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telegram – a revision

29/03/2015 - Posted in internet , privacy , Software , surveillance Posted by:

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In several previous posts i promoted the use of Telegram. After using it for quite a while now and reflecting about the app i have to change my recommendation. While Telegram itself is a nice WhatsApp alternative that offers similar features, now i do feel that it actually fails its purpose and is using somewhat misleading PR talk.

Telegram is great and even a critical mass has adopted it so you can really use it on a daily basis but it has several design choices that led me to change my statement. Some of these points are pure subjective views and may not hold true for everyone. So please be aware that while some may be valid technical concerns not all of the following can be generalized.

  • The most critical point is that Telegram does not offer privacy by default. Although on their website they make it appear that all communication is private, that is in fact not the case. Most non technical people will just start chatting away with friends and believe that the messages are a secret to everyone but them. However this is not true, Telegram does not end to end encrypt messages by default. Users have to deliberately set up a secret chat in order to enjoy full privacy.
  • The next problem is verification. Telegram uses some kind of visual representation of the secret chat key. This key picture looks similar to a QR code and i doubt many people even bother to check its validity. This way of ensuring a correct untampered key exchange is very error prone and to non technical users very unintuitive. I think that in a world where surveillance is ubiquitous even non tech savvy users should be protected, even if that means that the magic should happen in the background and that developers have to think about how to hide these issues from the users –  key distribution is an easy task right?
  • The first crypto contest they held was fishy. Telegram always proclaimed that they are 200% secure because nobody can crack their encryption and that they even have set up a contest that proves it. Everyone involved in computers knows that total security is a myth and that everything can be broken given enough time and resources. The problem with the contest and the claim though is that it was setup in a suboptimal way. The contest excluded many attack vectors and was therefore not very meaningful. To honour Telegram, they did set up a new contest that does include a wider array of attacks.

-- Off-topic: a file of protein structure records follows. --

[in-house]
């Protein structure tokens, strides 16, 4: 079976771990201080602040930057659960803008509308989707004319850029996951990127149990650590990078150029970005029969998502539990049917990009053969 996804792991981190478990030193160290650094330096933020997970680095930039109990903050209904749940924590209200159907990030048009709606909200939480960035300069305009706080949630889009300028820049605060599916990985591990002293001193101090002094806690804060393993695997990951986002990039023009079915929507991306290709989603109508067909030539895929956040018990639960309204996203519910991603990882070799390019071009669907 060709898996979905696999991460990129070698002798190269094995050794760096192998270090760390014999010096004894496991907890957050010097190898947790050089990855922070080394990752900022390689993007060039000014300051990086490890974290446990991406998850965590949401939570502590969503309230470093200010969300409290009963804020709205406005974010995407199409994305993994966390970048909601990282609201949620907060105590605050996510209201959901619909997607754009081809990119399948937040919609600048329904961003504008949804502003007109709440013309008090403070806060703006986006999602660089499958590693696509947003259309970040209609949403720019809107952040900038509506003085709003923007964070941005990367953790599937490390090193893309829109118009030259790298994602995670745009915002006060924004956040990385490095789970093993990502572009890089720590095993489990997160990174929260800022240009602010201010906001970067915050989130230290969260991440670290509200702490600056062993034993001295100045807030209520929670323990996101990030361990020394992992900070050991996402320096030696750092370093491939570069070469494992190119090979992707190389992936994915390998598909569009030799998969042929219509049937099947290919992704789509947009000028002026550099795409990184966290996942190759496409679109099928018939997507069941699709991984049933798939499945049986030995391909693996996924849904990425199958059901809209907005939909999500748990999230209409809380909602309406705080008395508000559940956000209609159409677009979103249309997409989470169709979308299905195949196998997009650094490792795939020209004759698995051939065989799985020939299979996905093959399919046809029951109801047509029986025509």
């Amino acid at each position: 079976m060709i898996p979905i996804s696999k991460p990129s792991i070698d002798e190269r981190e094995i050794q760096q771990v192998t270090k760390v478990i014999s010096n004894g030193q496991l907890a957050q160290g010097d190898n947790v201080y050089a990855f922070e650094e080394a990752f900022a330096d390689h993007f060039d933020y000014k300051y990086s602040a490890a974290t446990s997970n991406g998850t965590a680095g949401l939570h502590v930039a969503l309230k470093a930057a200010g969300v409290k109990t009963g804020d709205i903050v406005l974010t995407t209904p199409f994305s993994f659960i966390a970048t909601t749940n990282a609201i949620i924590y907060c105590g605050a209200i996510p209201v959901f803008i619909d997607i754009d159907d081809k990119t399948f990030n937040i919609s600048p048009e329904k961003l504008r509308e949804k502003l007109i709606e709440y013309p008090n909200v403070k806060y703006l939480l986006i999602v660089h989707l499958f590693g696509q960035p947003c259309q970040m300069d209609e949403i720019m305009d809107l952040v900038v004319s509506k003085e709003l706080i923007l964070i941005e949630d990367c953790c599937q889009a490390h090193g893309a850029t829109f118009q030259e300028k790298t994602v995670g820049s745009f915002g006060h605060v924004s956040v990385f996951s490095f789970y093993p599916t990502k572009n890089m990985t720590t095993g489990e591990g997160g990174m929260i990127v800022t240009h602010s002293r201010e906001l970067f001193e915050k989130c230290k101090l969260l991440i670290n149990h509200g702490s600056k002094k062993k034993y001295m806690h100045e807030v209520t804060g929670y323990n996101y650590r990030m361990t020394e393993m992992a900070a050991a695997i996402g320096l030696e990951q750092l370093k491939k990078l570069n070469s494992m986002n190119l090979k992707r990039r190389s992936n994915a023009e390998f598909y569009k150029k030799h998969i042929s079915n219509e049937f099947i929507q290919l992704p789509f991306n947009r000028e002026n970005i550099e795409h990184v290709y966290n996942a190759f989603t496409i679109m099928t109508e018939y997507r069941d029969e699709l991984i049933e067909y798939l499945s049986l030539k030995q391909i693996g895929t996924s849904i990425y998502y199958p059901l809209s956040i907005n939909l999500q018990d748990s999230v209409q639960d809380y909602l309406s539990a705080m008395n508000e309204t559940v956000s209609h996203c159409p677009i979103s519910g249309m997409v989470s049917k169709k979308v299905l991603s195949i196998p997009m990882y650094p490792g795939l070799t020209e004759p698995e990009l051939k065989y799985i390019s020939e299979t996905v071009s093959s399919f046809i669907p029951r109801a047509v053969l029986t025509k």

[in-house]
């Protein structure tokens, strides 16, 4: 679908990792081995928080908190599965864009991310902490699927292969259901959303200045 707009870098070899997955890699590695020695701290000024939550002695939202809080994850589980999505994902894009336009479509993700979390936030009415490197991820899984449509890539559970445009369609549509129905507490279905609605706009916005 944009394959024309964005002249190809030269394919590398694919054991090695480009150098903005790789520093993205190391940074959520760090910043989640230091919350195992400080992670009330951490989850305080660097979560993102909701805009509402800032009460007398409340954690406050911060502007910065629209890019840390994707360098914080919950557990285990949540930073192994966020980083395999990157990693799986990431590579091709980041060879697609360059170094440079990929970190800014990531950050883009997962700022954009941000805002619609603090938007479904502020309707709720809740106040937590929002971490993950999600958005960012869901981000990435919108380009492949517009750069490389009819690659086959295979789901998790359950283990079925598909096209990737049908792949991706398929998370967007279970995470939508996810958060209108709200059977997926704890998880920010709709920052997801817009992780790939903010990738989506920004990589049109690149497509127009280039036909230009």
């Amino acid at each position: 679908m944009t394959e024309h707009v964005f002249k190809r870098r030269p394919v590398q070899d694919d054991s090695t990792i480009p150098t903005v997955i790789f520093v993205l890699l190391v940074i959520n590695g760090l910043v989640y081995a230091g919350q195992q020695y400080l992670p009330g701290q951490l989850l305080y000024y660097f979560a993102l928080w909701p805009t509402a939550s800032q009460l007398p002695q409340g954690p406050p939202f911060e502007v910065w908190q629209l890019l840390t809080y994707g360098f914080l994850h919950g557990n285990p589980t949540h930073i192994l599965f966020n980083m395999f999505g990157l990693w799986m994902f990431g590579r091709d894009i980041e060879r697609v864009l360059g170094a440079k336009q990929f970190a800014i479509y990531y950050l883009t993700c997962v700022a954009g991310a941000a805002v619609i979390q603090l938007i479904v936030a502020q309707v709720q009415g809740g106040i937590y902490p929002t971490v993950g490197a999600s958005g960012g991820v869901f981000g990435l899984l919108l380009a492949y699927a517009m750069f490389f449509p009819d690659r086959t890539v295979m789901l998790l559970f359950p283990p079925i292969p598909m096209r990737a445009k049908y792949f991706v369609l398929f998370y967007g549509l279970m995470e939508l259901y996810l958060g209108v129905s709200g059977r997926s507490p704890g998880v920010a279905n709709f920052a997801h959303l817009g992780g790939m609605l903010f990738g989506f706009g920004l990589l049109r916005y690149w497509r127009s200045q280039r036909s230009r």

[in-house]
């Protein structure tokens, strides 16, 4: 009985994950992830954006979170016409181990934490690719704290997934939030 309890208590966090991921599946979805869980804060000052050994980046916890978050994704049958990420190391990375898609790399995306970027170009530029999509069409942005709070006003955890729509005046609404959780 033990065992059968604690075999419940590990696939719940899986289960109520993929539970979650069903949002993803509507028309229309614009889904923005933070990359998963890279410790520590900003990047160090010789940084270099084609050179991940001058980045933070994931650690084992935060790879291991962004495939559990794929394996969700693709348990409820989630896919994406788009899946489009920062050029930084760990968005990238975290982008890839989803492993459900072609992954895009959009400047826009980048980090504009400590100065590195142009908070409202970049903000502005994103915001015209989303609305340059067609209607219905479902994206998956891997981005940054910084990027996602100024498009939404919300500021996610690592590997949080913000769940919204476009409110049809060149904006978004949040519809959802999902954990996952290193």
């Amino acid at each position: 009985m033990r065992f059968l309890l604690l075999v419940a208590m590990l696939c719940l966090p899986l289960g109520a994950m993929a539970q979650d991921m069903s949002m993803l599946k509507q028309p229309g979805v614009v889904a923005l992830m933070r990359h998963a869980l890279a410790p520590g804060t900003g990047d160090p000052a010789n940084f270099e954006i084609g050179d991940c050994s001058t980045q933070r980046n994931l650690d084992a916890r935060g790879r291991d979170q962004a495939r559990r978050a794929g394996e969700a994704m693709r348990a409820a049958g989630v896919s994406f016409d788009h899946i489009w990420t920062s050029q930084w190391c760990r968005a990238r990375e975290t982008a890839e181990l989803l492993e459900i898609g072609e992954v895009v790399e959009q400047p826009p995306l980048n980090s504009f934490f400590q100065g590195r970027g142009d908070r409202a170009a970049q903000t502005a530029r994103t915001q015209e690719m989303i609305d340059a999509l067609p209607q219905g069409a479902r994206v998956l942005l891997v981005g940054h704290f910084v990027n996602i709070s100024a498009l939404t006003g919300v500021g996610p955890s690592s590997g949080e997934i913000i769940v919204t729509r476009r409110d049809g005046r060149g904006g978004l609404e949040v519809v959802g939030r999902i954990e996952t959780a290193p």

• This leads me to my last (and subjective) point. A company that sells a product based on lies – and yes telling the half truth is a lie (to me) – is not very trustworthy. They claim 100 percent security, they claim to have end to end encryption when in fact this is only true if it is deliberately activated. This, the way they handled criticism in the past, and the way the contest was set up does not give me a lot of confidence when i use their services. A trustworthy software should not proclaim half true facts – thats almost like selling snake oil.

The above statements and a few other minor concerns of myself lead me to this post. I can not fully support Telegram anymore and i advise against the use of it. I still think it is a nice piece of software and that it is a step in the right direction but for all the people seeking true digital privacy i recommend they look at different apps. The most solid alternative i think is Signal(iOS)/Textsecure(Android) . It is a solid piece of software written by Moxie Marlinspike and others. Signal in combination with Redphone even adds the possibility to make encrypted phone calls all around the world. Furthermore Moxie Marlinspike is a guy who has proven that he knows what he’s doing. The best is that it is, like Telegram, also free and open source and handles the end to end encryption a lot more elegantly. So go and get that little gem and spread to word about it so its user base will reach the critical mass to be a usable alternative to WhatsApp and Telegram.

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